Holy cow! I was in Moscow in 1993, and I saw nothing, and I do mean nothing, at all like those shops and malls. Incredible what a transformation can happen in such a short time.

In fact, back then when I took the overnight train to Helsinki, I almost fainted on arrival from the amount of food that was available in Finland, as compared to Moscow or even worse, Peterburg, as it was called at that time.

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Alinka   
Could you share the recipe for that plov, please? It looks delicious and comforting.

It is comforting, but it’s very simple. It really helps to have a special mix of spices. I’m not sure what’s exactly in it; I usually buy a packet “Spices for Plov” in the Russian store in Houston, or at the market from Uzbeks here. I suppose you can make it without them.

PLOV

1 large carrot, julienned or grated

1 medium onion, diced

2 tablespoons oil

2 chicken thighs cut into smaller pieces

salt

1 1/2 cups rice

3 garlic cloves

Sautee onions in oil until translucent. Add carrots and sauté until soft. Add chicken, 1 cup boiling water and salt; simmer 5-7 minutes, covered. Add rice and 2 cups boiling water, bring to boil. Cover and let simmer on low heat until rice is done and water is absorbed. Stick peeled garlic cloves into rice, cover, remove from heat and let sit for a few minutes.

[Edited to replace wrong photo with right photo. :hmmm:]

Is that halvah on the upper right corner?

Yes, it is halvah.

gallery_28661_3386_55642.jpg

It's dried salted fish. Good with beer :biggrin:.

That is interesting! Looks good with sake too. :biggrin: Could you tell us the name of the fish? Is it the only fish dried and salted in your country?

One more question: Ikura is one of the few Russian words I know. How do you eat ikura (I mean salmon roe) in your country?

Unfortunately, I don’t know what that fish is called. Maybe I’ll ask next time :smile:. No, this is not the only kind of fish that Russians prepare this way.

Regarding your question about ikra (caviar or salmon roe), it is eaten with blini or, more often, with bread and butter. Something like this:

gallery_34224_2175_28280.jpg

Now I have another question regarding the grocery stores. In Peter the small neighborhood shops were set up where all the grocery items were behind a counter and each counter was run by a different woman- you paid each one seperately. Is that just a step below the larger grocery store? Do you have that set up in Moscow also?

Yes, those still do exist here, and they are pretty common, too. (Note to self: take a picture of a small store for the blog :smile:)

The only Russian word I learned was bap!  :raz:

That’s a good one to know!

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nakji   

Wow, everything looks so surprising! Being Canadian, I also miss the late summer sunshine! The sun goes down at 6:30 where I am now. When I was in University, my roommate was a Russian language major. She spent a lot of time in St. Petersburg, and couldn't stop raving about ice cream bars that she described as "frozen cream cheese covered in chocolate". Which sounds extraordinarily delicious. Have you tried anything like that?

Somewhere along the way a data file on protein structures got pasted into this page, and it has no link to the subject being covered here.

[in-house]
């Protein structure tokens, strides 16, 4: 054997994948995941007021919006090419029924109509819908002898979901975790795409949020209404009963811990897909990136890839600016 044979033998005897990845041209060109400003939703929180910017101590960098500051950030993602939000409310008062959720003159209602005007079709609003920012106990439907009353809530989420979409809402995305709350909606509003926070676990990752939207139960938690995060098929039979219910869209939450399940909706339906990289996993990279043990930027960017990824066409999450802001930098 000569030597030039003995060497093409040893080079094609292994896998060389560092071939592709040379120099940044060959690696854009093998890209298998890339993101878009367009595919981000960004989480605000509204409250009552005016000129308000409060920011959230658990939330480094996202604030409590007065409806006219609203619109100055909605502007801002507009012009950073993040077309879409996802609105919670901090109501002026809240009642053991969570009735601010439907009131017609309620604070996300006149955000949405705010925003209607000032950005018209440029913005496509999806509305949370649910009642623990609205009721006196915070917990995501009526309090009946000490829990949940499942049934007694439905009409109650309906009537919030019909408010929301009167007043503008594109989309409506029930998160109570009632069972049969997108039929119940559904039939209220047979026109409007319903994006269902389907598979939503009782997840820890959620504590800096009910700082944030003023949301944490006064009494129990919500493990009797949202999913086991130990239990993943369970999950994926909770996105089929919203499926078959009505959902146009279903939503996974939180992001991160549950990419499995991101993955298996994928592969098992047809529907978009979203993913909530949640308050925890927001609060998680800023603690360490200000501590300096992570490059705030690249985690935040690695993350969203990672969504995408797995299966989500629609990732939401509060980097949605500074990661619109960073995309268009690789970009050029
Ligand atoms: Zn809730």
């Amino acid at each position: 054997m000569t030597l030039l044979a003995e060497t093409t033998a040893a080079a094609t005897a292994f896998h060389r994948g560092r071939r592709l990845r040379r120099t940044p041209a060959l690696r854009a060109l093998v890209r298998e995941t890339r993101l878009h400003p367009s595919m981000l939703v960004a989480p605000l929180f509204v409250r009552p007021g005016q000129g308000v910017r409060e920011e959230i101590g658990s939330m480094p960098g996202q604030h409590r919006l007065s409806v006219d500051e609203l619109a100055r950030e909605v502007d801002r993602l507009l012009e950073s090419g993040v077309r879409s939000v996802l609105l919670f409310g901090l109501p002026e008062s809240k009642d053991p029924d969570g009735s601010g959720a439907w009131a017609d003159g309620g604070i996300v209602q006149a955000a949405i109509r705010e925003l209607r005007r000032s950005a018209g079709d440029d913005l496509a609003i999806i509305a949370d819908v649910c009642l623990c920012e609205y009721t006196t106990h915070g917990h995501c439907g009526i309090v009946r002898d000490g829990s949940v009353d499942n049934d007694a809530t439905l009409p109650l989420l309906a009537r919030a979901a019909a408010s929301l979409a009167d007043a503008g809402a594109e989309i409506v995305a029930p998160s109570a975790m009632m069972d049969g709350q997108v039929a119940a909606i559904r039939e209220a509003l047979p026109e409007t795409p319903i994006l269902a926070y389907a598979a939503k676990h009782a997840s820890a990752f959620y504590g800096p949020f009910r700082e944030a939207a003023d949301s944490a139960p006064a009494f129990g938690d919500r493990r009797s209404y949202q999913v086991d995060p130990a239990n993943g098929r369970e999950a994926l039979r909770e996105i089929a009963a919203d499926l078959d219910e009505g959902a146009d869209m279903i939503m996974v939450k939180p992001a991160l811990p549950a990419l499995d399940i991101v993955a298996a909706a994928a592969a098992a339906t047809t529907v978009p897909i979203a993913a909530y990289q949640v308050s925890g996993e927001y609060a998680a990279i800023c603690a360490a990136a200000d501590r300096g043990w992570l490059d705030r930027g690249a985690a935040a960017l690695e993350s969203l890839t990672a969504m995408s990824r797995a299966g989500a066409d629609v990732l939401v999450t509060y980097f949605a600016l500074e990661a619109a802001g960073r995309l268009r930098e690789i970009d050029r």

It's very interesting for me to see the MacDonalds and other trappings of modern life in Moscow. I've travelled in China as well, and know how much they love their western chains! But stubborn old Hanoi refuses to join in. (One of the many reasons I love it here). They only recently gave permission to open the first Kentucky Fried Chicken. (Unlike decadent Ho Chi Minh City, which has many). But all over town, you can still see traces of the Russian (Soviet?) influence. There are still some of the old buses that came from Russia used as military transport buses, and one of the most popular items purchased at my corner store - Hanoi Vodka!

Is vodka popular even in the summer in Moscow, or is it more of a winter drink? :biggrin:

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Alinka   
One question about your kitchen:  Your cabinets look very much like the ones I saw in Germany.  It seems that in the area I visited, it was common to supply your own kitchen cabinets, counters, and appliances, along with closets and even, in some cases, interior walls, when renting an apartment.  Is this the case there? 

Um… No, we were not required to supply our own walls :biggrin:. The apartment came fully furnished, complete with a TV, VCR, kitchen appliances, dishes, etc. I did buy a couple of colorful plates to photographing because all the dishes were white.

Do you have a favorite restaurant in Moscow?  How does it compare to your favorite restaurant from your time in the States?

Well, we’ve been here only slightly over 2 months so we did not have a chance to really explore the restaurant scene. When compared to Houston, it’s a lot richer and more fun. In Houston most restaurants are chains, depressing in its sameness, menu- or interior-wise. Here, it’s much easier to find, say, a small cozy Italian restaurant with fabulous thin-crust pizza just like I had in Rome a few months ago. For example, just recently we walked to a restaurant near our office for lunch, and I got prosciutto with melon.

gallery_34224_2175_88293.jpg